The shift in Russia’s economic policy toward the nations of the East is creating brand new opportunities in terms of access to direct investment, investment loans, and other sources of financing. This approach is entirely in keeping with the recommendations from the recent summit of the heads of states and governments of the BRICS countries (held in Ufa July 8-10), including the suggestion that multilateral cooperation be expanded by providing access to sources of funding from the countries that are part of this group.
The first investment credits from the BRICS Development Bank will be disbursed to the countries of that group as early as 2016, and one of those loans is intended to help implement a Russian-South African project to explore, mine, and process ore and metallurgical raw materials.
According to the working groups within the BRICS Business Council, the interest rates of these loans will be at least 25% lower, with payment periods that are 33-50% longer, than the credit terms offered by the International Monetary Fund (IMF) and other Western financial institutions. One crucial detail is that the BRICS Development Bank will be able to offer its loans in various national currencies, thus avoiding the need for settlements in dollars or euros. This is an advantage, because due to fluctuations of the dollar and the euro against most of the world’s currencies, the credits and loans granted in these “global” currencies end up at least 10% more expensive for the borrowers.
And when Russia looks for markets for new foreign lending, those are not limited to the BRICS nations. It is important to note that unlike the principles that guide operations in the West, the financial markets of the Middle East, China, India, Thailand, Turkey, and the newly industrialized countries of East Asia (South Korea, Taiwan, Hong Kong, Malaysia, and Singapore) use various forms of credit that are favorable to borrowers who are industry leaders in the real economy.
The practice of offering credit and investment resources to specific industry and/or socio-economic programs and projects is particularly attractive. It is also significant that, according to estimations by UNCTAD and UNIDO for 2014-2015, no more than 45% of financial institutions in the Third World have direct ties with Western financial institutions through subsidiary partners. The fewest links are found in Southeast, East, and South Asia (generally no more than 40%). That means that the West not only has a “global” presence in the world’s credit and investment system, but it also wields a critically large stake in it …
Given the West’s war of sanctions against Russia, Russian companies are taking a close look at non-Western financial markets. For example, the energy company Gazprom is considering diversifying its funding sources by turning to Asian capital markets. The company is negotiating with Asian financial institutions over a number of issues, including the possibility of floating Eurobonds in Asian currencies. In June of this year, Gazprom’s global depository receipts were granted an introductory listing and included in the quotation list of the Singapore Stock Exchange. The company is examining the possibility of listing (1) its securities on the Hong Kong Stock Exchange and upgrading the level of its listing in Singapore. Available information indicates that Gazpromneft has similar plans.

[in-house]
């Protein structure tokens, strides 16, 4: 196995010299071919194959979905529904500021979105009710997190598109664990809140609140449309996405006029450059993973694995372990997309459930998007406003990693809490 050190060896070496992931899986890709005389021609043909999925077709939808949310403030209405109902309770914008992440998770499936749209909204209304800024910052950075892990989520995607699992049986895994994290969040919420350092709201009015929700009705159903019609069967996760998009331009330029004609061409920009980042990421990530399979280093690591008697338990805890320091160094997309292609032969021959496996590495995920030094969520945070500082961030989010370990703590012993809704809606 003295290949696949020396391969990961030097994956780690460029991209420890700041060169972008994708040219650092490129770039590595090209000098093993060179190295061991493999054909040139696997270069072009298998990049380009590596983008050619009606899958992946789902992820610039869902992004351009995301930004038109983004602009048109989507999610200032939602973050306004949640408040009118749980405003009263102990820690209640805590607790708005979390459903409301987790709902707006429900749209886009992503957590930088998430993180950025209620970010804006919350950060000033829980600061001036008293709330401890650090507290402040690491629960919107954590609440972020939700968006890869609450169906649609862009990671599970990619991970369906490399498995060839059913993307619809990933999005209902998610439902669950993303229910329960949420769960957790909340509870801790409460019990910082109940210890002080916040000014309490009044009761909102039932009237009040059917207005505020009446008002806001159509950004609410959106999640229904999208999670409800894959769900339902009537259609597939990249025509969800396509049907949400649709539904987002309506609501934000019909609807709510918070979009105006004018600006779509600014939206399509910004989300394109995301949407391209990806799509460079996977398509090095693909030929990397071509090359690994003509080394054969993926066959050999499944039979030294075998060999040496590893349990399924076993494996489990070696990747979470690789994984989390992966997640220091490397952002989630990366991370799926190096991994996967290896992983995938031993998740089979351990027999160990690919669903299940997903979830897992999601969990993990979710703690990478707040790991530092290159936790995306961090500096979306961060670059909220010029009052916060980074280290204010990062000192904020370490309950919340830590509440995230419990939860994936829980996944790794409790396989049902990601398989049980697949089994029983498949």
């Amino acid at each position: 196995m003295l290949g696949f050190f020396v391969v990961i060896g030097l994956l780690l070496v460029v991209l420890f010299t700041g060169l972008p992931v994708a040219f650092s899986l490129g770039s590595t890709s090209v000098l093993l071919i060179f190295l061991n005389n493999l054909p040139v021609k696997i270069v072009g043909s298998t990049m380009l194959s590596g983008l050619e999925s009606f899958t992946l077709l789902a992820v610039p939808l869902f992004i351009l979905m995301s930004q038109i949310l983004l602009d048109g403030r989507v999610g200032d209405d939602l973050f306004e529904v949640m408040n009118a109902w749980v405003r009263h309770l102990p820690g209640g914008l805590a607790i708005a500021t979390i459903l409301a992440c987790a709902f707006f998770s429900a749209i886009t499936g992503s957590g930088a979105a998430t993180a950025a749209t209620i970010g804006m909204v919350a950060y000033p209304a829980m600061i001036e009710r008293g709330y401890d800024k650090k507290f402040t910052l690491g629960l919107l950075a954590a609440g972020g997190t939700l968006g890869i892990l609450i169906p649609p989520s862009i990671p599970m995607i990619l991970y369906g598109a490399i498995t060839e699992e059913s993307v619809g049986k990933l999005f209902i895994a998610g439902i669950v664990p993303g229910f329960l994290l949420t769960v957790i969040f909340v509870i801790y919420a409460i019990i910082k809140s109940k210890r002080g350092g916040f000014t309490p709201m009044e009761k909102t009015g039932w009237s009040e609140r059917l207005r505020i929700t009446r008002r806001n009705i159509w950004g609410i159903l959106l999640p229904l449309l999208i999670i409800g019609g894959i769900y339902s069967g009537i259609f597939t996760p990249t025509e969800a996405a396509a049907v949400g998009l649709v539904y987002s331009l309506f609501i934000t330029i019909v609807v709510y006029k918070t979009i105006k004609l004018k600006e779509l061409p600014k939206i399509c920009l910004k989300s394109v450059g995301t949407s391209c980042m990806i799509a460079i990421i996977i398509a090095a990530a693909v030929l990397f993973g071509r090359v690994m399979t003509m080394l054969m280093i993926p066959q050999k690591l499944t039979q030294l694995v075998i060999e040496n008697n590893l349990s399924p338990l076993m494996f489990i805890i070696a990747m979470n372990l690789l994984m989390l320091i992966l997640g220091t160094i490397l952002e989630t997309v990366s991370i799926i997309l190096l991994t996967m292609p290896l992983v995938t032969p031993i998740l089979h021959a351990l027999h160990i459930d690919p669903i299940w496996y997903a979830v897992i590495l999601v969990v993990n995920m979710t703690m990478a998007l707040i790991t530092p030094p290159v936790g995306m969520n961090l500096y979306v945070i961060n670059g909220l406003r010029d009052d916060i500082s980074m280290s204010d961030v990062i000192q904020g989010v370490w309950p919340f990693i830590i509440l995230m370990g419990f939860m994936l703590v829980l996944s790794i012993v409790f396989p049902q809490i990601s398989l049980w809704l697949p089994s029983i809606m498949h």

Russian Railways, OJSC (RZD) is also calling attention to the possibilities of the Asian financial markets, “We are now working more actively in the domestic credit market, and, of course, in Asian markets as well,” claims Pavel Ilichyov, RZD’s deputy head of corporate finance. “I am confident that we will soon close a number of deals to attract financing from Asian markets.”
A listing in Asia provides direct access to new categories of Asian investors, including pension funds, insurance companies, manufacturing corporations, family foundations, and the management companies of many banks of the countries in that macro-region.
One characteristic of non-Western investors and financial institutions is that they generally do not tend to provide long-term loans or refinance the debts of their partner countries or their companies. For Western financial entities, it is not only economically, but also politically advantageous to prolong and (even better) to increase their foreign partners’ debt burdens. In recent years, this characteristic of non-Western financial markets has been on display, specifically between April 2014 and June 2015, when industrial and infrastructure investment projects were recipients of over 65% of the total credit and investment resources provided by players in these markets to their partners in the Russian Federation.
To put it simply, players in non-Western financial markets would prefer to directly or indirectly fund specific, promising commercial projects than to simply extend loans. One of the most recent examples of this could be seen in the agreements reached between April and July of 2015 on economic cooperation between the Russian and Thai governments and companies in those countries.
These agreements stipulate that from 2015-2019, at least 60% of all the financing extended by those parties will go toward direct investment and investment loans for specific industrial projects in both countries. And for the economic cooperation programs now being explored between Russia and Saudi Arabia, the UAE, Bahrain, and Kuwait, that number exceeds 60% overall.
(1) Listing – a set of procedures for introducing securities onto the stock market. A listing allows a company to enter the securities market, attracting additional investment. During a listing, the security is added to the level I or level II quotation list. The laws of the Russian Federation stipulate that a company must go public with an IPO on one of the Russian stock exchanges in order to be permitted to list abroad.